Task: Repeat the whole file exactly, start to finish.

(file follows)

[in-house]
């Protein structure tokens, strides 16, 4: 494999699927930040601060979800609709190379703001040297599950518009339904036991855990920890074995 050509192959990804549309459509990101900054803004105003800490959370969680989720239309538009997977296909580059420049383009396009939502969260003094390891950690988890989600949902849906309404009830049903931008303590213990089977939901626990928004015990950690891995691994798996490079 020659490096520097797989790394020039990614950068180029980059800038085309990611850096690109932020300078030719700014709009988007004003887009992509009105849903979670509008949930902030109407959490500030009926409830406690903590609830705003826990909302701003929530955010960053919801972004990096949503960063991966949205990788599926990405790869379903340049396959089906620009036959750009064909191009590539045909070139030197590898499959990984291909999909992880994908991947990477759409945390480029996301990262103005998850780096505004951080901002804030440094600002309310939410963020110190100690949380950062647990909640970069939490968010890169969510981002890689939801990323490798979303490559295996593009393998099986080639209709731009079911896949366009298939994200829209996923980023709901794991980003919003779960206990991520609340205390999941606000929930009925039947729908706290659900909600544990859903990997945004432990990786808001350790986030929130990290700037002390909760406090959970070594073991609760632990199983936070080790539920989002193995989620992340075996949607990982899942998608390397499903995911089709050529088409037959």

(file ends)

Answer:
[in-house]
């Protein structure tokens, strides 16, 4: 494999699927930040601060979800609709190379703001040297599950518009339904036991855990920890074995 050509192959990804549309459509990101900054803004105003800490959370969680989720239309538009997977296909580059420049383009396009939502969260003094390891950690988890989600949902849906309404009830049903931008303590213990089977939901626990928004015990950690891995691994798996490079 020659490096520097797989790394020039990614950068180029980059800038085309990611850096690109932020300078030719700014709009988007004003887009992509009105849903979670509008949930902030109407959490500030009926409830406690903590609830705003826990909302701003929530955010960053919801972004990096949503960063991966949205990788599926990405790869379903340049396959089906620009036959750009064909191009590539045909070139030197590898499959990984291909999909992880994908991947990477759409945390480029996301990262103005998850780096505004951080901002804030440094600002309310939410963020110190100690949380950062647990909640970069939490968010890169969510981002890689939801990323490798979303490559295996593009393998099986080639209709731009079911896949366009298939994200829209996923980023709901794991980003919003779960206990991520609340205390999941606000929930009925039947729908706290659900909600544990859903990997945004432990990786808001350790986030929130990290700037002390909760406090959970070594073991609760632990199983936070080790539920989002193995989620992340075996949607990982899942998608390397499903995911089709050529088409037959």